New Timber Festival plans revealed

Timber, a major new festival exploring the transformative impact of forests, has has announced some of the artists and performers for its inaugural event in the National Forest on the edge of Derbyshire this summer.

Highlights include a keynote address from broadcaster Stuart Maconie, the English festival premiere of Jony Easterby’s new interactive performance Tree and Wood, and the greenfield festival premiere of Luke Jerram’s Museum of the Moon (pictured above).

Timber is an extraordinary new festival where music, art, philosophy and sustainability will weave together into an exhilarating weekend in the heart of the National Forest, one of Britain’s boldest environmental projects.

Created by the National Forest Company and Wild Rumpus (award-winning producers of the Just So Festival), festival goers will be able to experience the transformative impact of forests with artists, musicians, scientists and thinkers.

They will be able to explore what woodlands can mean to us and how we can re-imagine our relationship with our environment.

Inspirational writers, artists, poets, scientists, philosophers and educators will help us re-imagine what woodlands and trees mean to us and our relationship with the world around us.

There will be torchlight processions, light projections, fire gardens and luminous installations, which will help us see the forest in a new light. You can expect incredible performance as dusk falls each night, and discover the unexpected as into the night the forest will be transformed by spectacular installations.

The event is an ambitious adventure into sound and music, rooted in the forest. There will be live music around the campfire and across three stages. You will be able to venture into the woods to be immersed in compelling sound installations, storytelling, soundscapes and DJ sets. The organisers will be working with sound artists who are responding to forest environments in incredible, interactive ways, and choirs will be bringing the woods to life through song.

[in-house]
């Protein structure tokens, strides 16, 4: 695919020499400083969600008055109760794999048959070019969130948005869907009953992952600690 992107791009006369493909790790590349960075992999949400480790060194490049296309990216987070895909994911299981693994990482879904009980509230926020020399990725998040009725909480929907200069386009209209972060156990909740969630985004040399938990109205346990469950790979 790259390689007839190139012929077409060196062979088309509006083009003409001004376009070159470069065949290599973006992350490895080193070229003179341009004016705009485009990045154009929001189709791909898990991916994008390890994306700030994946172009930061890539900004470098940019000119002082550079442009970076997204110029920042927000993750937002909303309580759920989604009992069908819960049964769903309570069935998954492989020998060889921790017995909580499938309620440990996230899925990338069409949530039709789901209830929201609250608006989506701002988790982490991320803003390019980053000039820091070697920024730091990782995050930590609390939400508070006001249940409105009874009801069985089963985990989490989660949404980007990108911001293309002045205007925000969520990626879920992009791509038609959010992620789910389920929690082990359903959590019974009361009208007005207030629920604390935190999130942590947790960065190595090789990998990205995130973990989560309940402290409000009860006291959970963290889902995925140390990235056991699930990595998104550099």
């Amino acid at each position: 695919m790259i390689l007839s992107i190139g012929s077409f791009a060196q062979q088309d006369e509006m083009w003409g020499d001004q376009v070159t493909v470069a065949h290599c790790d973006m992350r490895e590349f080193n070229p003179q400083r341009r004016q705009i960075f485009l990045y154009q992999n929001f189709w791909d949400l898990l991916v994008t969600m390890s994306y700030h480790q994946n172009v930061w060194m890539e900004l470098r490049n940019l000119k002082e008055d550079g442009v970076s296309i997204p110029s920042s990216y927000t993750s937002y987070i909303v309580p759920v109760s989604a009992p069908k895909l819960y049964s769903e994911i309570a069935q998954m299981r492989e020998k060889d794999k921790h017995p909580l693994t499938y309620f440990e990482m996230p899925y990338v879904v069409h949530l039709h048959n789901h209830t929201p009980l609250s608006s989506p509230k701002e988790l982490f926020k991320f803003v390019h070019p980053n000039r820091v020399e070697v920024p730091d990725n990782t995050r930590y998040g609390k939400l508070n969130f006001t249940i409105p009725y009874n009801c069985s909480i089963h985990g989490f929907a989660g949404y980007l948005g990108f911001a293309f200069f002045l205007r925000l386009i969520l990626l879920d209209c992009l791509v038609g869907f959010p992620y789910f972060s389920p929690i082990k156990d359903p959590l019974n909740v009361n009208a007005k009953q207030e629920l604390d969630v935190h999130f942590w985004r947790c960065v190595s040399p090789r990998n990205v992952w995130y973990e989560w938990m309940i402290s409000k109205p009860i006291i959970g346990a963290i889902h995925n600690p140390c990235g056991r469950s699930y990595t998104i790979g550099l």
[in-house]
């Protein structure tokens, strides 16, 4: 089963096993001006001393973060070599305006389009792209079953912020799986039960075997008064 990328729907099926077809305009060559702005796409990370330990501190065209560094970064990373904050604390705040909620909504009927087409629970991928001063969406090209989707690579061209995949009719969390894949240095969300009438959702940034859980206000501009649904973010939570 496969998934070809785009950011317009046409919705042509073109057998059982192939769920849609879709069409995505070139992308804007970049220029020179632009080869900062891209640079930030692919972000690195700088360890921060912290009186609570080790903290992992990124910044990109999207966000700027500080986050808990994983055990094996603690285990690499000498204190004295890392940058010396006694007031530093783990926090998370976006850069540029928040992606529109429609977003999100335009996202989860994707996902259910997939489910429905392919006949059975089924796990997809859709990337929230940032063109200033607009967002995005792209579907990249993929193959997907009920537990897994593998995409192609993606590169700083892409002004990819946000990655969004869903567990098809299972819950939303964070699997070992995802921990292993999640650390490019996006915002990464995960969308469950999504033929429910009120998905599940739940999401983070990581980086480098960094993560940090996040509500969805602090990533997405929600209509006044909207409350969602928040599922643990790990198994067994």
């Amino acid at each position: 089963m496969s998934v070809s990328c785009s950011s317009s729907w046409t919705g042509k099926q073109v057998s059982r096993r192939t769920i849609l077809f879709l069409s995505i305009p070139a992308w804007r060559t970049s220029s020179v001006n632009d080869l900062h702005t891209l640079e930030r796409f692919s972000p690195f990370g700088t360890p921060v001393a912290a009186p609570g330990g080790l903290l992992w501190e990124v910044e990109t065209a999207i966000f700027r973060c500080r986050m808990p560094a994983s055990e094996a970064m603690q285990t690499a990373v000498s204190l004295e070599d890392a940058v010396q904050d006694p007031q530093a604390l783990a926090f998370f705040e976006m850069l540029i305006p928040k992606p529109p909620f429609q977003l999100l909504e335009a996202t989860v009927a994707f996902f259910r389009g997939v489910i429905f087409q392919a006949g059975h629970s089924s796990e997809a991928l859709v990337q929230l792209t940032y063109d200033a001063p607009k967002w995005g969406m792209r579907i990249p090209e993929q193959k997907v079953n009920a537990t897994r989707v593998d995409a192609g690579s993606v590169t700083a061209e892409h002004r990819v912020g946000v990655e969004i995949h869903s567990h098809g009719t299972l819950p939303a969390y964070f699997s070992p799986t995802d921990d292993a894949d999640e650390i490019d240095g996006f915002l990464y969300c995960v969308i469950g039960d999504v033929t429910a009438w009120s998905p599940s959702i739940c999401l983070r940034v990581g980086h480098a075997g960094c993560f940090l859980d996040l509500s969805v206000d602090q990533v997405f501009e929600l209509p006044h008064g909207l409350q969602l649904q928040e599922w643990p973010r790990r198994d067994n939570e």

They will explore the atmosphere in the woods at twilight, midnight, dusk and dawn to delight in the rhythms of the day. You will be singing the dawn chorus, running through the gloaming, taking part in night swims, and revelling at secret midnight gigs.

Timber from July 6-8, will be located at Feanedock, a 70-acre woodland site at the heart of the National Forest.

John Everitt, Chief Executive, National Forest Company, said: “People who live in the National Forest see every day how the planting of millions of trees over the last 25 years has changed their lives. Timber’s fantastic range of experiences, activities and thought-provoking interactions – from immersive woodland light and sound installations to Leicester Comedy Festival’s Comedy in the Dark, from spoken word performances to forest bathing – all these will offer festival-goers the opportunity to experience the transformative power of forests directly.”

Sarah Bird and Rowan Hoban, Directors of Wild Rumpus said: “Trees and forests are absolutely at the foreground of our thinking about what it means to live healthily and happily in a modern world so dominated by digital devices and new technologies.  They have the potential to help us unleash new ways to live as communities, playfully and creatively together. We can’t wait until summer so that we can celebrate the benefits of trees and introduce the Timber community to Feanedock, a woodland in the making.”

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